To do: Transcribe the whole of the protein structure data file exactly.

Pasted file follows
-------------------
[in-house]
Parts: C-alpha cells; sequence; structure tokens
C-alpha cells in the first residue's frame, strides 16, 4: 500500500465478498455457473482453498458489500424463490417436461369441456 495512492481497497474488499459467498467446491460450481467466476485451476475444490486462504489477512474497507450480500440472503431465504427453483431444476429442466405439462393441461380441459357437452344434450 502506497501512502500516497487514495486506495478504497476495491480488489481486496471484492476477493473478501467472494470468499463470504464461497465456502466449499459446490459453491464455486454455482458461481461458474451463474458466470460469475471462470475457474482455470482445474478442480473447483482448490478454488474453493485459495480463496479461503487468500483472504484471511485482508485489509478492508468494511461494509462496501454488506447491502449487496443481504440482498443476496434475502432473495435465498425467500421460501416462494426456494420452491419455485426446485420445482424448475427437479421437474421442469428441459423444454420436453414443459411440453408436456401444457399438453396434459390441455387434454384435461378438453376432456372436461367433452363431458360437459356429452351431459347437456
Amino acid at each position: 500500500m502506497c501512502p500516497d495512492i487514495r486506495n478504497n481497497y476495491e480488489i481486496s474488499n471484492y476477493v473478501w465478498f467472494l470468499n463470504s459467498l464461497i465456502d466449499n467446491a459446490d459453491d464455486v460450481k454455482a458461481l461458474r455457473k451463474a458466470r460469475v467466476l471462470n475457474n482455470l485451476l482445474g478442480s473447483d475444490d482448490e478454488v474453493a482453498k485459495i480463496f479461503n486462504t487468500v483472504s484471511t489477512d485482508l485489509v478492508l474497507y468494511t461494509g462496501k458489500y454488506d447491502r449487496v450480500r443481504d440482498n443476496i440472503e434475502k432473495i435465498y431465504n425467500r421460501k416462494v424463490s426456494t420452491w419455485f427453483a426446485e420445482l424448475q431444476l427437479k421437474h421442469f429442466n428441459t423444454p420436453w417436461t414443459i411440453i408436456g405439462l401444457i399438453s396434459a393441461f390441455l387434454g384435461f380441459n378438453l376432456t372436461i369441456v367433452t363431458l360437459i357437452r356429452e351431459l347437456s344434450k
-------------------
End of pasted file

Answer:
[in-house]
Parts: C-alpha cells; sequence; structure tokens
C-alpha cells in the first residue's frame, strides 16, 4: 500500500465478498455457473482453498458489500424463490417436461369441456 495512492481497497474488499459467498467446491460450481467466476485451476475444490486462504489477512474497507450480500440472503431465504427453483431444476429442466405439462393441461380441459357437452344434450 502506497501512502500516497487514495486506495478504497476495491480488489481486496471484492476477493473478501467472494470468499463470504464461497465456502466449499459446490459453491464455486454455482458461481461458474451463474458466470460469475471462470475457474482455470482445474478442480473447483482448490478454488474453493485459495480463496479461503487468500483472504484471511485482508485489509478492508468494511461494509462496501454488506447491502449487496443481504440482498443476496434475502432473495435465498425467500421460501416462494426456494420452491419455485426446485420445482424448475427437479421437474421442469428441459423444454420436453414443459411440453408436456401444457399438453396434459390441455387434454384435461378438453376432456372436461367433452363431458360437459356429452351431459347437456
Amino acid at each position: 500500500m502506497c501512502p500516497d495512492i487514495r486506495n478504497n481497497y476495491e480488489i481486496s474488499n471484492y476477493v473478501w465478498f467472494l470468499n463470504s459467498l464461497i465456502d466449499n467446491a459446490d459453491d464455486v460450481k454455482a458461481l461458474r455457473k451463474a458466470r460469475v467466476l471462470n475457474n482455470l485451476l482445474g478442480s473447483d475444490d482448490e478454488v474453493a482453498k485459495i480463496f479461503n486462504t487468500v483472504s484471511t489477512d485482508l485489509v478492508l474497507y468494511t461494509g462496501k458489500y454488506d447491502r449487496v450480500r443481504d440482498n443476496i440472503e434475502k432473495i435465498y431465504n425467500r421460501k416462494v424463490s426456494t420452491w419455485f427453483a426446485e420445482l424448475q431444476l427437479k421437474h421442469f429442466n428441459t423444454p420436453w417436461t414443459i411440453i408436456g405439462l401444457i399438453s396434459a393441461f390441455l387434454g384435461f380441459n378438453l376432456t372436461i369441456v367433452t363431458l360437459i357437452r356429452e351431459l347437456s344434450k